One of the biggest challenges facing accountants today is one that’s been around since the profession existed: managing your time effectively.

With daily client calls, changing legislation to keep on top of, and a team to recruit and train, it can feel like there aren’t enough hours in the day to get things done. You’ve got competing deadlines, urgent issues that sideswipe your well-planned to-do list, and clients that want an answer to their question right now.

But, rather than working longer hours – which we know leads to burn-out, stress, and poor staff retention – how can you get more out of the hours you’ve got in a day, and encourage your team to do the same? 

We’ve put together an approach to get started. 

Step one: understand how you’re spending your time

It’s one thing to know you and your team feel too busy – but do you know what tasks are actually taking up the most of your time? 

Understanding exactly what’s eating into your working hours is the first step to proactive time management.  

To do this, you can use time tracking software – both on an individual basis, or for projects or specific client workloads – or more rudimentary methods, like asking your team to manually document what they’ve done each day and how long it’s taken them.

When doing this, there are two things to watch out for. 

One is to make sure you’re clear this isn’t you ‘checking up’ on your team or finding out how quickly they’re working; it’s about building an accurate and realistic picture of how things are.

The other is that, while it might feel counterintuitive to do an exercise that in itself takes time, committing to it for a fortnight or a month will give you a true representation of where your hours and efforts are being spent – and the results might surprise you. 

Step two: categorise your types of work

There are many frameworks that you can use to help categorise, and then prioritise, different tasks or types of work. One that we’ve found particularly effective for accountants is a quadrant model, where you divide things into four categories:

  1. Urgent and important
  2. Non-urgent but important
  3. Urgent but not important
  4. Neither urgent nor important.

Category one tasks tend to be high priority things that could present immediate risks to your firm – like finding a serious error in client work, a client threatening to leave, or a team member going AWOL. They need to be dealt with right away.

Category two work, in an ideal world, is where you’d spend most of your time; things like developing a long-term growth plan, building strategies for client and team retention, or the scoping of new services. If left for too long, these things often move into quadrant one, becoming urgent.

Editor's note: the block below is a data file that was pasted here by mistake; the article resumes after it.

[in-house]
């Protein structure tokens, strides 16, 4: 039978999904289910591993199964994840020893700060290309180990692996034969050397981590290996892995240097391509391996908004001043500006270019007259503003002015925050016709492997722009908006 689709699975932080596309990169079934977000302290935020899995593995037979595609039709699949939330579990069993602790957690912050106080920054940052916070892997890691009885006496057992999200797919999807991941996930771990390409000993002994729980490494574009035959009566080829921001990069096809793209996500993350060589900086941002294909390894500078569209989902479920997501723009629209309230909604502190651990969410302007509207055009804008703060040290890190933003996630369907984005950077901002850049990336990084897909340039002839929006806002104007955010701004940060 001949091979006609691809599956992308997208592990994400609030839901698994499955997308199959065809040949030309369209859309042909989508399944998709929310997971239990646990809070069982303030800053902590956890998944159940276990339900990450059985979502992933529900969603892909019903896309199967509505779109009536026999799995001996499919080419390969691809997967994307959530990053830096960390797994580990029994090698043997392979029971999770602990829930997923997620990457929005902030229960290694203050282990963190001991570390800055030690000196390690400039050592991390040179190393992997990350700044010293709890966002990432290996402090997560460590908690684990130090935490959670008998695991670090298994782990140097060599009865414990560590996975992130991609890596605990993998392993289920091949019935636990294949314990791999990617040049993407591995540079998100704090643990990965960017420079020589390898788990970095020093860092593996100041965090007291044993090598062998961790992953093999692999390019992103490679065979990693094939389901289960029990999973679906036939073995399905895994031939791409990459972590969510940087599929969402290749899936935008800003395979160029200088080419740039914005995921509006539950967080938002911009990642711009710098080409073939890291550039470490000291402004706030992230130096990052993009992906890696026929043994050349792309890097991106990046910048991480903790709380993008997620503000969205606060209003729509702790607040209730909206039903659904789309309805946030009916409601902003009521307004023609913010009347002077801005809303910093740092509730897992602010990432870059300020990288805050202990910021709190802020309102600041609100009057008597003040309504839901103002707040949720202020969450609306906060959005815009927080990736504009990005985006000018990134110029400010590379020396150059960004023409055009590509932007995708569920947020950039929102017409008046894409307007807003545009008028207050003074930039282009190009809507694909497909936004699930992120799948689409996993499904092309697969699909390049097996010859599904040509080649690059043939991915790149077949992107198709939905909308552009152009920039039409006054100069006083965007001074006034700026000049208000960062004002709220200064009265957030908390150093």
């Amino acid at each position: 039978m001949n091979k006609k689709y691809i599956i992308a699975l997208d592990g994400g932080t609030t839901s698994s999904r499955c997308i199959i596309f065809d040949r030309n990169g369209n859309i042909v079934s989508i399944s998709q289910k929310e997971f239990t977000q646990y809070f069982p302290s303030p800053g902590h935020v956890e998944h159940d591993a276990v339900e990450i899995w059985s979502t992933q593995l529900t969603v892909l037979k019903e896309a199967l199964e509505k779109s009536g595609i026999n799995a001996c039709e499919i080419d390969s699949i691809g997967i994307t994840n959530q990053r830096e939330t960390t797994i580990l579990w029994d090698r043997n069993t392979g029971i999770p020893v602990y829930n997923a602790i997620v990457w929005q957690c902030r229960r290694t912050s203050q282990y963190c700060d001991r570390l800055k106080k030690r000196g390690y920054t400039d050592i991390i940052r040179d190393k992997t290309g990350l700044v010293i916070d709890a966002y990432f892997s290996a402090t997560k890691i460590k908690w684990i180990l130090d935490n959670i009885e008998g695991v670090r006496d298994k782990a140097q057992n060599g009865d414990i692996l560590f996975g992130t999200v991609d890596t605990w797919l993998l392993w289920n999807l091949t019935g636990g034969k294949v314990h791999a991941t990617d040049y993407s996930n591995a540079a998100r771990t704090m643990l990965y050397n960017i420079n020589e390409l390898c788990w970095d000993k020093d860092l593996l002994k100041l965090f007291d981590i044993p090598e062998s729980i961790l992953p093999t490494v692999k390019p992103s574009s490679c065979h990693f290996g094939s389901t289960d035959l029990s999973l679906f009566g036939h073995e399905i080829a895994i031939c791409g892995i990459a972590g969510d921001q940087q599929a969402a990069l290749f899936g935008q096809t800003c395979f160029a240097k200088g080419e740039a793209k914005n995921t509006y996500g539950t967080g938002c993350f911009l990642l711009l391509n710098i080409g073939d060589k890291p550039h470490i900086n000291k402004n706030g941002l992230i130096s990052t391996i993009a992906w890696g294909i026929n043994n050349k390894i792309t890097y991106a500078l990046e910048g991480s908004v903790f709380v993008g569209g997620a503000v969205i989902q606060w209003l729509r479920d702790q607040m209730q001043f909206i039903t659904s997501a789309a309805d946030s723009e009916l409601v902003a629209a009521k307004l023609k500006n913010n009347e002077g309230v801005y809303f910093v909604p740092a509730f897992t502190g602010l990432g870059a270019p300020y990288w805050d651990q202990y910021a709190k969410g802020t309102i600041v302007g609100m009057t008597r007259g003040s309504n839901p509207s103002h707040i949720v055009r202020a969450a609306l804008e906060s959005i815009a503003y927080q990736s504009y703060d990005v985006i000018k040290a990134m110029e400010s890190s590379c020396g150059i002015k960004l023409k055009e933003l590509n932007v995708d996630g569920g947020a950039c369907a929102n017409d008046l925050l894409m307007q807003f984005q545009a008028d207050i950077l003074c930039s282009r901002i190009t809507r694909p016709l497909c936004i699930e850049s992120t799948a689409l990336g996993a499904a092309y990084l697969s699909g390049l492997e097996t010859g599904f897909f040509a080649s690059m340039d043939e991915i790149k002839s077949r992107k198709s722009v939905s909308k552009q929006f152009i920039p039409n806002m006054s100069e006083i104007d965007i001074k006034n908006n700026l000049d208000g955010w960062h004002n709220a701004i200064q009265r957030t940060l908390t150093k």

Category three tasks – sometimes referred to as ‘busy work’  – is where you can end up spending a huge amount of time. We’ll bet you’ll be familiar with them: they’re things that are easy to cross off your list, but ultimately don’t move the dial in terms of progress.

Finally, there’s category four: which is where you can immediately look to cut things down. If it’s neither urgent, nor important, it’s probably not worth your time at all. 

Step three: map the first two points together

Once you’ve looked at how you and your team are spending your time, and you’ve thought of and categorised as many types of task or forms of work as possible, it’s time to overlay the two. 

Doing this can draw some pretty stark conclusions, and lots of firms find they’re spending too much time on the urgent/non-important tasks, and far too little on the really powerful things or strategic priorities. 

Try converting the data into percentages, and you’ll immediately have a clear idea of where your time is going, and what you need to look at tackling first. 

By understanding, for example, that too much of your team’s time is spent on admin processes that are inefficient or clunky, you’ll be better equipped to put solutions – like automation or enhanced training – in place to help tackle them. 

The above way of working isn’t a magic fix, nor does it give you any more hours in your day. But, by working through exactly how your time is being spent, you’ll be in a stronger position to change that – and to dedicate and allocate yours and your team’s hours more strategically. 

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